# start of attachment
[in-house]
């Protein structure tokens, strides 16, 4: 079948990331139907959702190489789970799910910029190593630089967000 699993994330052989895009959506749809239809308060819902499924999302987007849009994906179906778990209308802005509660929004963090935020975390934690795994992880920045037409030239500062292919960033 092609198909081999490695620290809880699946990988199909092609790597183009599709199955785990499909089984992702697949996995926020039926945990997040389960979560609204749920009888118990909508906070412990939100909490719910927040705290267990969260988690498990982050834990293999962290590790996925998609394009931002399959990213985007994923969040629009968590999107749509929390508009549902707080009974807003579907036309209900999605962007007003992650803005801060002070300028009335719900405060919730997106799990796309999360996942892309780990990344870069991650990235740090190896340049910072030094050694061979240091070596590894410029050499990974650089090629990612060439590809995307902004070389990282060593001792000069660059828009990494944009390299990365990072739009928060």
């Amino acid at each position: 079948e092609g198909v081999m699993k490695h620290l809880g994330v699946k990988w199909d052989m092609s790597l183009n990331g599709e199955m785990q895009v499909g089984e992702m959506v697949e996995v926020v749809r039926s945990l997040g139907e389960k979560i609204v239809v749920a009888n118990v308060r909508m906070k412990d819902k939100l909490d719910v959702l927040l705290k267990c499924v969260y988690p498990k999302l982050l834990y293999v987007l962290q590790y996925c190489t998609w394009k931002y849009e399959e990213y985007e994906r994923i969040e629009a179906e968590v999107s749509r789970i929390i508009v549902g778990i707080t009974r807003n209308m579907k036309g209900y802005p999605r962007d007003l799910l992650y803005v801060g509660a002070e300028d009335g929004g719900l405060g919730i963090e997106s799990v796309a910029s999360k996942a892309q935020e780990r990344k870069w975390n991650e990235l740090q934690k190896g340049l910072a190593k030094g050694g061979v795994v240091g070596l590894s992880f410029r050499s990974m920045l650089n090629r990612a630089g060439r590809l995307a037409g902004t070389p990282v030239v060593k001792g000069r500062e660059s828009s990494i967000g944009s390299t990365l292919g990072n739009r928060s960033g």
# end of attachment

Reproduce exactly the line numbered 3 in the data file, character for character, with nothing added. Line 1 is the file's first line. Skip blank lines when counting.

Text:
């Amino acid at each position: 079948e092609g198909v081999m699993k490695h620290l809880g994330v699946k990988w199909d052989m092609s790597l183009n990331g599709e199955m785990q895009v499909g089984e992702m959506v697949e996995v926020v749809r039926s945990l997040g139907e389960k979560i609204v239809v749920a009888n118990v308060r909508m906070k412990d819902k939100l909490d719910v959702l927040l705290k267990c499924v969260y988690p498990k999302l982050l834990y293999v987007l962290q590790y996925c190489t998609w394009k931002y849009e399959e990213y985007e994906r994923i969040e629009a179906e968590v999107s749509r789970i929390i508009v549902g778990i707080t009974r807003n209308m579907k036309g209900y802005p999605r962007d007003l799910l992650y803005v801060g509660a002070e300028d009335g929004g719900l405060g919730i963090e997106s799990v796309a910029s999360k996942a892309q935020e780990r990344k870069w975390n991650e990235l740090q934690k190896g340049l910072a190593k030094g050694g061979v795994v240091g070596l590894s992880f410029r050499s990974m920045l650089n090629r990612a630089g060439r590809l995307a037409g902004t070389p990282v030239v060593k001792g000069r500062e660059s828009s990494i967000g944009s390299t990365l292919g990072n739009r928060s960033g």